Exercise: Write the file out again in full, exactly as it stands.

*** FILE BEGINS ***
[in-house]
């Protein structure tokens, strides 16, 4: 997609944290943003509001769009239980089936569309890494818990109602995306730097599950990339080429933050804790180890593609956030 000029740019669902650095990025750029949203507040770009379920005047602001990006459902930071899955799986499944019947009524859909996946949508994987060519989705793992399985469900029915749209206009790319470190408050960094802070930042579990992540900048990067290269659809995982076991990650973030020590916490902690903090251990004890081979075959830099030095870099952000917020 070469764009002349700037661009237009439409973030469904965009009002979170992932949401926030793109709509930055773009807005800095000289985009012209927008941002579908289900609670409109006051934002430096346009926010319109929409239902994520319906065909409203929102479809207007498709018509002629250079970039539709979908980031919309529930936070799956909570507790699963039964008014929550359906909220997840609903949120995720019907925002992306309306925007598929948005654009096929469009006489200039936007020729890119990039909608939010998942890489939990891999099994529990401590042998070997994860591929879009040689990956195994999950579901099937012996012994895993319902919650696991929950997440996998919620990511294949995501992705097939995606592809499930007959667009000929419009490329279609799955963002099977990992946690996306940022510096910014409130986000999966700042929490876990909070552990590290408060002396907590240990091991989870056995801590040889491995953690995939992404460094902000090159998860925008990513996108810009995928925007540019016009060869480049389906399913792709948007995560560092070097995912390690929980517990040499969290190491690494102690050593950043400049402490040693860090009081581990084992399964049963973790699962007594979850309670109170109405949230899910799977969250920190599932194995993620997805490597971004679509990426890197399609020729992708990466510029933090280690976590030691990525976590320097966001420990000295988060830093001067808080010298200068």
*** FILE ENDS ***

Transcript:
[in-house]
């Protein structure tokens, strides 16, 4: 997609944290943003509001769009239980089936569309890494818990109602995306730097599950990339080429933050804790180890593609956030 000029740019669902650095990025750029949203507040770009379920005047602001990006459902930071899955799986499944019947009524859909996946949508994987060519989705793992399985469900029915749209206009790319470190408050960094802070930042579990992540900048990067290269659809995982076991990650973030020590916490902690903090251990004890081979075959830099030095870099952000917020 070469764009002349700037661009237009439409973030469904965009009002979170992932949401926030793109709509930055773009807005800095000289985009012209927008941002579908289900609670409109006051934002430096346009926010319109929409239902994520319906065909409203929102479809207007498709018509002629250079970039539709979908980031919309529930936070799956909570507790699963039964008014929550359906909220997840609903949120995720019907925002992306309306925007598929948005654009096929469009006489200039936007020729890119990039909608939010998942890489939990891999099994529990401590042998070997994860591929879009040689990956195994999950579901099937012996012994895993319902919650696991929950997440996998919620990511294949995501992705097939995606592809499930007959667009000929419009490329279609799955963002099977990992946690996306940022510096910014409130986000999966700042929490876990909070552990590290408060002396907590240990091991989870056995801590040889491995953690995939992404460094902000090159998860925008990513996108810009995928925007540019016009060869480049389906399913792709948007995560560092070097995912390690929980517990040499969290190491690494102690050593950043400049402490040693860090009081581990084992399964049963973790699962007594979850309670109170109405949230899910799977969250920190599932194995993620997805490597971004679509990426890197399609020729992708990466510029933090280690976590030691990525976590320097966001420990000295988060830093001067808080010298200068």